The Washington Post

Akin Gump poached nearly $1M in business from Squire Patton Boggs

Akin Gump poached nearly $1 million in business from rival lobby firm Squire Patton Boggs during the second quarter of 2014, and the new clients helped cement Akin’s rise to become the nation’s largest lobby firm by revenue — a spot that for the past decade had been occupied by Patton Boggs.

Nineteen clients jumped from Squire Patton Boggs to Akin Gump during the second quarter, and all but three were clients in the health-care field, according to an analysis by data analytics firm Capitol Metrics.

The 19 clients paid a collective $940,000 in lobbying fees to Squire Patton Boggs during the second quarter, and have since become clients of Akin Gump. All of the clients left with lobbyists who decamped from Patton for Akin during the past few months, and the majority of the clients are those of John Jonas’s health-care group. Jonas, who founded the health-care practice at Patton Boggs, jumped to Akin Gump in late May, and took a dozen health-care specialists with him.

At least 50 professionals — including attorneys, lobbyists and policy advisers — have left Squire Patton Boggs since the May 23 announcement that Patton Boggs would be combining with Squire Sanders, and the vast majority of the departures have come from the Patton Boggs side. Lobbyists and lawyers leave their firms all the time to join new firms, and bring their clients with them, but it is unusual for such a large number to leave during a short period of time. And breaking down the lobbying fees they bring with them — one of the few publicly reported revenue figures that law firms must disclose — offers a glimpse into the portable business of lobbying and how it affects both firms’ bottom line.

“We’re very pleased that these clients have placed their trust in us to continue handling their most important policy issues,” said Don Pongrace, head of Akin’s public law and policy group. “When John and his team joined us, it was with the expectation that they would combine with our existing world-class health-care regulatory and public law and policy practices to deliver exceptional breadth of services.”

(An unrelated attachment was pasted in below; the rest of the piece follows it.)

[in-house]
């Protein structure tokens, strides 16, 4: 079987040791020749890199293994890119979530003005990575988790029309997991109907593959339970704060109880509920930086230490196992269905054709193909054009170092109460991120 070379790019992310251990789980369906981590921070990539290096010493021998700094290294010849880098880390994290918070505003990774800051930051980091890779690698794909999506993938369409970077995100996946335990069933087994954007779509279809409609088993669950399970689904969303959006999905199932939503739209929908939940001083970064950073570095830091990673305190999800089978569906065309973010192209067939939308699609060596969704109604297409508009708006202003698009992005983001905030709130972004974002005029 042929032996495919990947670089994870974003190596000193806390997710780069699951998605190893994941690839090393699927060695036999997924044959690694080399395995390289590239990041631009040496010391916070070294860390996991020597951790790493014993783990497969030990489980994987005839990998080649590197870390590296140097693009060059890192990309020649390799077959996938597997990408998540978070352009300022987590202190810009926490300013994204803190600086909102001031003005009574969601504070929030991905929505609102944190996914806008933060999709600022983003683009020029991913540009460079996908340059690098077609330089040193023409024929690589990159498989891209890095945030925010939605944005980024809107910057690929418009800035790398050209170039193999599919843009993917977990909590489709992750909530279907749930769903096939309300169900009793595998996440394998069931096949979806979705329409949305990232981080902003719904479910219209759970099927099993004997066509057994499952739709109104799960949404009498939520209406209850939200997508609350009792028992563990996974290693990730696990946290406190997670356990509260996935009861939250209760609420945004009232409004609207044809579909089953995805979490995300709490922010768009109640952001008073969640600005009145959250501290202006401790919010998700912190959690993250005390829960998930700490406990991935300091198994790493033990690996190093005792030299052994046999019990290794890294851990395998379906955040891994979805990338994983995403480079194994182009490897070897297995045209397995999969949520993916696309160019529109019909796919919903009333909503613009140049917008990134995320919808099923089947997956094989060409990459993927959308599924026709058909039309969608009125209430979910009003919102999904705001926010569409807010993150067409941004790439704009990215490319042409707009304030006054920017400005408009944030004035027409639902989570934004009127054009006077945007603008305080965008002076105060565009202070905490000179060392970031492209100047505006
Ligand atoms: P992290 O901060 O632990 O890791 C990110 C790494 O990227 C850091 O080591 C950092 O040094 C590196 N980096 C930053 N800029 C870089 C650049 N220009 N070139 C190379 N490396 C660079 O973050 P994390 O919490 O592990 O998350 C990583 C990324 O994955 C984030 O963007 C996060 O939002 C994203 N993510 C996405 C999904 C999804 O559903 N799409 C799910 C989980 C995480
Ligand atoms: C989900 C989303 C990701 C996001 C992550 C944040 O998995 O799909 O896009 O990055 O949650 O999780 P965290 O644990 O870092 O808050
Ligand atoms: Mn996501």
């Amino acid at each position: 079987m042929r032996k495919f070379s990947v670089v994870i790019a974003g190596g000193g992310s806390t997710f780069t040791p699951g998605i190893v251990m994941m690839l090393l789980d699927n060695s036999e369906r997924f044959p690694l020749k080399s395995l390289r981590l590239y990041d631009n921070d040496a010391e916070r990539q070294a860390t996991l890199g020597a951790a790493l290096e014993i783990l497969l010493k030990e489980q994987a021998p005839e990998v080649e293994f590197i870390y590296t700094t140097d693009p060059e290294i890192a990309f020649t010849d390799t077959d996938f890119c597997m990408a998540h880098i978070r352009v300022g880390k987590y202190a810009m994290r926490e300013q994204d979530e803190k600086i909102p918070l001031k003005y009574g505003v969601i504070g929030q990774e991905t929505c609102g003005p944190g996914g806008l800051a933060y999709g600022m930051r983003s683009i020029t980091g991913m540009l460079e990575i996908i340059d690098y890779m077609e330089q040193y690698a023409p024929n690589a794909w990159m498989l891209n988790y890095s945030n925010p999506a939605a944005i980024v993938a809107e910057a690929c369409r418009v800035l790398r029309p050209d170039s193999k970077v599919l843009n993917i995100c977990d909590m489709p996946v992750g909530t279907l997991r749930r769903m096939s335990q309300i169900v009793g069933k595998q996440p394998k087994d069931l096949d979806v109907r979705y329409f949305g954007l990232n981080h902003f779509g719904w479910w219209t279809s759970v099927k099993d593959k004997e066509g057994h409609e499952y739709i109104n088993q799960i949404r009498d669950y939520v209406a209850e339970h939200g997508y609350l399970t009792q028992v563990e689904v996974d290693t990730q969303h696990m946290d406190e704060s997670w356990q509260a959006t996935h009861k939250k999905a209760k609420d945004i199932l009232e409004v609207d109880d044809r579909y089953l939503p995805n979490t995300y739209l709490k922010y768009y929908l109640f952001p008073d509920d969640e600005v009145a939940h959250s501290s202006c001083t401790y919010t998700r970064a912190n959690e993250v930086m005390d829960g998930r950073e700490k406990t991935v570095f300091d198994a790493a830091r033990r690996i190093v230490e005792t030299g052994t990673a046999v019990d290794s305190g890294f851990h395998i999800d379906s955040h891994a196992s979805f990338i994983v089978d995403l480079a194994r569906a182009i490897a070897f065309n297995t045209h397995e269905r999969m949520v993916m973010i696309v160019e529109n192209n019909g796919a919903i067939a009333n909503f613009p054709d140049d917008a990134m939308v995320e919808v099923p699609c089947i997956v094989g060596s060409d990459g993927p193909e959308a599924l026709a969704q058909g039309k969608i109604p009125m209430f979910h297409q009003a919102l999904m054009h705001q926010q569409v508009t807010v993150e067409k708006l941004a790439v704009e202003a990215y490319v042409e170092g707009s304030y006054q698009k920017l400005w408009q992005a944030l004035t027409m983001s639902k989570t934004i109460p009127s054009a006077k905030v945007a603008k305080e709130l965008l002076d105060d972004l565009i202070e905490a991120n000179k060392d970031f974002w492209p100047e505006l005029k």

Squire Patton Boggs global managing partner Ed Newberry said the firm’s focus remains on its clients.

“Policy is not a niche Washington practice for us, defined by quarterly [lobbying revenue],” he said in a statement. “It is now a fundamental part of a global practice that combines our regulatory expertise, our litigation skills, and our transaction experience to help clients throughout the world, whatever the nature of the problems or challenges they face.”

One firm’s loss is another firm’s gain

Squire Patton Boggs lost 19 lobbying clients — totaling $940,000 in fees — to Akin Gump during the second quarter of 2014. Below are the clients that left and how much business was shifted from Squire Patton Boggs to Akin Gump.

Client Fees to Squire Patton Boggs in Q2 2014
Amarin Corp. $60,000
American Ambulance Association $20,000
American College of Gastroenterology $30,000
American Medical Rehabilitation Providers Association $90,000
Ameritox $70,000
Asian American Hotel Owners Association none
Christus Health $70,000
Coalition for Excellence in Medication Monitoring $50,000
Kidney Care Council $40,000
Kidney Care Partners $130,000
Mead Johnson & Co. $10,000
Morrow County School District none
Morrow Development none
Online Publishers Association $20,000
Otsuka America Pharmaceutical $100,000
Pharmedium Services $40,000
Ranbaxy $120,000
WageWorks $30,000
Welch Allyn $60,000
Total $940,000
Catherine Ho covers lobbying at The Washington Post. She previously worked at the LA Daily Journal, the Los Angeles Times, the Detroit Free Press, the Wichita Eagle and the San Mateo County Times.



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